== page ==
Sleeping when you want… working when it suits you… sipping lattes in trendy cafes while you check emails… having no limitations on your earning potential…
You’ve got a long list of all the pros… but are you ready for what working remotely is really like?
A 2017 study with 500 employees found that working from home definitely increases productivity for many people, and anyone can find a way for it to work.
Elisha and I have been working from home for years now and I want to share just some of the misconceptions we’ve both realised people have about leaving office jobs behind.
#1 All the distractions disappear
If you’ve ever gotten into the office a couple of hours before your colleagues or stayed back well after everyone has gone home, you may associate the amazing productivity you found with not having anyone in the office with you.
You may also assume you’ll become that efficient machine at home for the entire day, instead of just.
It’s not that simple.
When you’re at home with the whole day to yourself, you may be more productive for lack of interruptions, but you will probably find it harder to just start working, let alone ignore that pile of unopened mail.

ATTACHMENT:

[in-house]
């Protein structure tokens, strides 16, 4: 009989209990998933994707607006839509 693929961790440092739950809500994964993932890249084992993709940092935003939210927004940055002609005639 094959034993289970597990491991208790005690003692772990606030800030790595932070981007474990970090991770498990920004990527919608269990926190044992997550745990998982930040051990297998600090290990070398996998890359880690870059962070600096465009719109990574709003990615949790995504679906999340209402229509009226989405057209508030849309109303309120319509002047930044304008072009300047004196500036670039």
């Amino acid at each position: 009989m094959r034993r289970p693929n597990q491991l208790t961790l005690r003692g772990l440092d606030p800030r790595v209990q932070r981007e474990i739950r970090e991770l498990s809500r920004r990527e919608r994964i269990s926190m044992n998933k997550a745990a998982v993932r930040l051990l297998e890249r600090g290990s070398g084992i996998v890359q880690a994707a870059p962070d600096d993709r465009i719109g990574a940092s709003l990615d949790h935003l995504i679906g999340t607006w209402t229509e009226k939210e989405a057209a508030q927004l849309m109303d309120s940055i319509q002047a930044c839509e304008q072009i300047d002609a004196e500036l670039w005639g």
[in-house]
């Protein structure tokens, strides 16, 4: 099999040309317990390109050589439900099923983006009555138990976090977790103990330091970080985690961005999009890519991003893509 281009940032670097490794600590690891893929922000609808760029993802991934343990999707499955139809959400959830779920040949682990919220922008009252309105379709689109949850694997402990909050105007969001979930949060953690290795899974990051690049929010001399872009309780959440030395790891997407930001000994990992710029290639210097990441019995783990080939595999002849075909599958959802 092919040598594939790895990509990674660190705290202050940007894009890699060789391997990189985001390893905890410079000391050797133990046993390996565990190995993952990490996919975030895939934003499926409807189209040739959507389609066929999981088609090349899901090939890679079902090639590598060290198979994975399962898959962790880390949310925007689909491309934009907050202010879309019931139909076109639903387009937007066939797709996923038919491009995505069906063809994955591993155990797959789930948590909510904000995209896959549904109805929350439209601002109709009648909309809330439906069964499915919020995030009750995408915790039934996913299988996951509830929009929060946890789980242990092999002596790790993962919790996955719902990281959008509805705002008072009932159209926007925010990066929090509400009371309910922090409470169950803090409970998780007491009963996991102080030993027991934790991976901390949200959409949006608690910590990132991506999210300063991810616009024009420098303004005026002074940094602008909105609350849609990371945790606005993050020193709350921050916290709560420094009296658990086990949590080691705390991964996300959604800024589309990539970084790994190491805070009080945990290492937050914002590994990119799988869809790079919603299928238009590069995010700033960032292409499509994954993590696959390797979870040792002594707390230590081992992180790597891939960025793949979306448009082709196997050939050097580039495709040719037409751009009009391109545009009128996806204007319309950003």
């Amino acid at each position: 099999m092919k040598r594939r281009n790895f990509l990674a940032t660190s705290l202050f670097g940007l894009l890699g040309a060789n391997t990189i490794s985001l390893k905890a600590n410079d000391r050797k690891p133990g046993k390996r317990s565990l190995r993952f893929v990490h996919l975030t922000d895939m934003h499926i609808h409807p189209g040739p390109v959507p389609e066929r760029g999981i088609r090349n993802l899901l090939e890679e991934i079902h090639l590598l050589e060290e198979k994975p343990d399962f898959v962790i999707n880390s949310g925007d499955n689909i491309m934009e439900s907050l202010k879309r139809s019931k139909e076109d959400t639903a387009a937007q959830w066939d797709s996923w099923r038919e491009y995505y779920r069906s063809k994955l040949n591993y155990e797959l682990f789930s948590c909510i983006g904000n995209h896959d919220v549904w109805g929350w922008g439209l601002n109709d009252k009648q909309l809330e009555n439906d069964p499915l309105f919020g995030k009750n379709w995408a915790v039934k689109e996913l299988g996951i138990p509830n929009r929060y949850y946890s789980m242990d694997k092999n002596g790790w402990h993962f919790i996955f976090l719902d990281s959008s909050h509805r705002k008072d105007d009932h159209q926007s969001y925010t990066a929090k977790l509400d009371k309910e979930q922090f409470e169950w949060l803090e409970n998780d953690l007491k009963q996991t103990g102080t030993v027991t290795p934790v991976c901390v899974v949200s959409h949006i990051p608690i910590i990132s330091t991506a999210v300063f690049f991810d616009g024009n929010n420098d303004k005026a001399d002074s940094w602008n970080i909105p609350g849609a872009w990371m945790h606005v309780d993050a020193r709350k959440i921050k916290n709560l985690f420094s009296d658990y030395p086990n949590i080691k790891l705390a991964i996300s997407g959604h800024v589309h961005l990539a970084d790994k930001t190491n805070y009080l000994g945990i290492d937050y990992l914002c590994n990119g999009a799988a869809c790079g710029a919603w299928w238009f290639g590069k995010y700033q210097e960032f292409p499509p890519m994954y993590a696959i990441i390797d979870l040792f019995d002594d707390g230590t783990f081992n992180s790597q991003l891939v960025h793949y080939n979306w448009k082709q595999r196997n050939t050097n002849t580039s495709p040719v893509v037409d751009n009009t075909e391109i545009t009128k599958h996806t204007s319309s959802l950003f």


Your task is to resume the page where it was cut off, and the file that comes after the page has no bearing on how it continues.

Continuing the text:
You’ll need to come up with new ways to give yourself deadlines and motivation while you’re at home. I like using Toggl as I work in the background, this helps keep the time pressure on.
You may also find that you need to train some family and friends who have their own misconceptions about what you working from home means. You’ll probably need to get better at saying “no” and reminding them that you are, in fact, working until they start treating you like you have a ‘real’ job again.
#2 Flexibility is off the charts
If you’re working for yourself you’ll have more flexibility to work around your non-work commitments… Though you still need to take yourself seriously before others will.
Chances are, your clients or remote employer will still expect you to be available during normal business hours and many will try pushing the boundaries of what business hours are because they never see you leave the office.
Exceptional communication and management of expectations is important whether you’re working virtually for yourself, or someone else.